September 2015
Volume 15, Issue 12
Free
Vision Sciences Society Annual Meeting Abstract  |   September 2015
Temporal subsampling counteracts motion-related visual acuity loss in the near periphery
Author Affiliations
  • Jonathan Patrick
    Visual Neuroscience Group, School of Psychology, University of Nottingham
  • Neil Roach
    Visual Neuroscience Group, School of Psychology, University of Nottingham
  • Paul McGraw
    Visual Neuroscience Group, School of Psychology, University of Nottingham
Journal of Vision September 2015, Vol.15, 285. doi:10.1167/15.12.285
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      Jonathan Patrick, Neil Roach, Paul McGraw; Temporal subsampling counteracts motion-related visual acuity loss in the near periphery. Journal of Vision 2015;15(12):285. doi: 10.1167/15.12.285.

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      © ARVO (1962-2015); The Authors (2016-present)

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Abstract

While most of us rely on foveal (central) vision for high-resolution tasks, those with macular damage or disease must view the world peripherally. As a step towards making best use of available resolution capacity in such patients, we investigated methods of optimising the presentation of peripheral stimuli in healthy observers. Resolution thresholds were measured for Landolt C targets presented in the near periphery (10 degrees eccentricity). Observers were required to judge the orientation of the target (4 alternatives), which was either static or moving along an isoeccentric path at one of 5 speeds. Consistent with previous findings (Brown, 1972), we found that thresholds rose systematically as a function of target speed, indicating a motion-related loss in visual acuity. In an attempt to disrupt this effect, we subsampled the motion path, removing frames from the stimulus sequence. Interestingly, this manipulation dramatically reduced the impairment of acuity at high speeds, despite reducing the overall information within the stimulus. This effect persisted when the time-average contrast of smooth and sub-sampled paths were equated. Loss of acuity at high speeds is often attributed to shifts in the contrast sensitivity function to lower spatial frequencies (Burr & Ross, 1981). To explore this effect further, we measured contrast sensitivity for a 4c/deg Gabor patch using a similar task, motion paths and range of speeds. For smooth motion, contrast thresholds for orientation identification formed a non-monotonic function of speed, with a marked elevation around 10 deg/s. Subsampled motion paths, however, showed little speed dependence. For physically translating stimuli, the acuity loss for smooth paths and acuity preservation for subsampled paths at high speeds are not easily reconciled with speed-related shifts in contrast sensitivity. Our results suggest that temporal subsampling of visual input can improve peripheral acuity for moving targets.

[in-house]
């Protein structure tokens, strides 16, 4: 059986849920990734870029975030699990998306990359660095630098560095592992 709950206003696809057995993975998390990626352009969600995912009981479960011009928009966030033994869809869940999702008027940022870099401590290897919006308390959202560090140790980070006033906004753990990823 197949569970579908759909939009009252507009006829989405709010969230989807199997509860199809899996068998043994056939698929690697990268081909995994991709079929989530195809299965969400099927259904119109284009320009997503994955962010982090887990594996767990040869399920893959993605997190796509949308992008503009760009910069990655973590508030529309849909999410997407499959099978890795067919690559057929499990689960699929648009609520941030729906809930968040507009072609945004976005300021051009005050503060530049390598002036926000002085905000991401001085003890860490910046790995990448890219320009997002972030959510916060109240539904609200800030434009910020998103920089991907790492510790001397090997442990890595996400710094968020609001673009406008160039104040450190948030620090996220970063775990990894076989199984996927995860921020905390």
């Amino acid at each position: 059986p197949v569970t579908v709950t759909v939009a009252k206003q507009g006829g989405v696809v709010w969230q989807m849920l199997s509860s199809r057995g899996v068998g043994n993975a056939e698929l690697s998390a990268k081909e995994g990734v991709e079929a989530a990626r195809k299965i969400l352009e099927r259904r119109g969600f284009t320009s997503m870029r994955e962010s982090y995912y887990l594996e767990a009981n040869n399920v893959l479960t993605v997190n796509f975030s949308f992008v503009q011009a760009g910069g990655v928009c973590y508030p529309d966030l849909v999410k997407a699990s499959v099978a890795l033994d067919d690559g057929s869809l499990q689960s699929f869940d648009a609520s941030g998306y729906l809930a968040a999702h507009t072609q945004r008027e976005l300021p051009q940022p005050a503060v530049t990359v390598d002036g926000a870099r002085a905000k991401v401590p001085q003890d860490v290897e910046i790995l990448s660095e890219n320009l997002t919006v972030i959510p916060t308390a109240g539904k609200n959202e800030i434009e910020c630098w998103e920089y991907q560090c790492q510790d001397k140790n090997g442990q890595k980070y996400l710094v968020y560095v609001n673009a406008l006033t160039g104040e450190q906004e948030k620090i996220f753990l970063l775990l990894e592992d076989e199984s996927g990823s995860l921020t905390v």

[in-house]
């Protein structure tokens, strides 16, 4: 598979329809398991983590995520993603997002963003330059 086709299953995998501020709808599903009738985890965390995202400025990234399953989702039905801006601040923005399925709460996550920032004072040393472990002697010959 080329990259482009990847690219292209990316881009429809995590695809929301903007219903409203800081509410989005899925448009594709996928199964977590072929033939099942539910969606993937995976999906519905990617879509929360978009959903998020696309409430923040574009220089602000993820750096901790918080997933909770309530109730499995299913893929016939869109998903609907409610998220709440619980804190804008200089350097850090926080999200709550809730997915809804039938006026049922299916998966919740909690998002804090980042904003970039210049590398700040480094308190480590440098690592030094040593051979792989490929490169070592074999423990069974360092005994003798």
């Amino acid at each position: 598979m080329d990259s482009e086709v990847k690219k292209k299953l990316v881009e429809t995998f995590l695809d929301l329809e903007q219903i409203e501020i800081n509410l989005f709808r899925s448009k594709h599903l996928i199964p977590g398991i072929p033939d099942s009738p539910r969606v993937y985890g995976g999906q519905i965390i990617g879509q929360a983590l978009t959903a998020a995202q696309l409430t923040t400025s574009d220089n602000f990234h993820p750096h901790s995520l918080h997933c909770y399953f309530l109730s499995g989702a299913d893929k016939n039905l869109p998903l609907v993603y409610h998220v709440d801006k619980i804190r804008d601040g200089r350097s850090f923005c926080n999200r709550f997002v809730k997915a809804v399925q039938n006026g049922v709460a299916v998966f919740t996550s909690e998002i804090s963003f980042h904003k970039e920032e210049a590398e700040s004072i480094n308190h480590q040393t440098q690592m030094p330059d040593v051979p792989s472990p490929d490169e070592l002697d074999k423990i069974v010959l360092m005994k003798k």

Meeting abstract presented at VSS 2015

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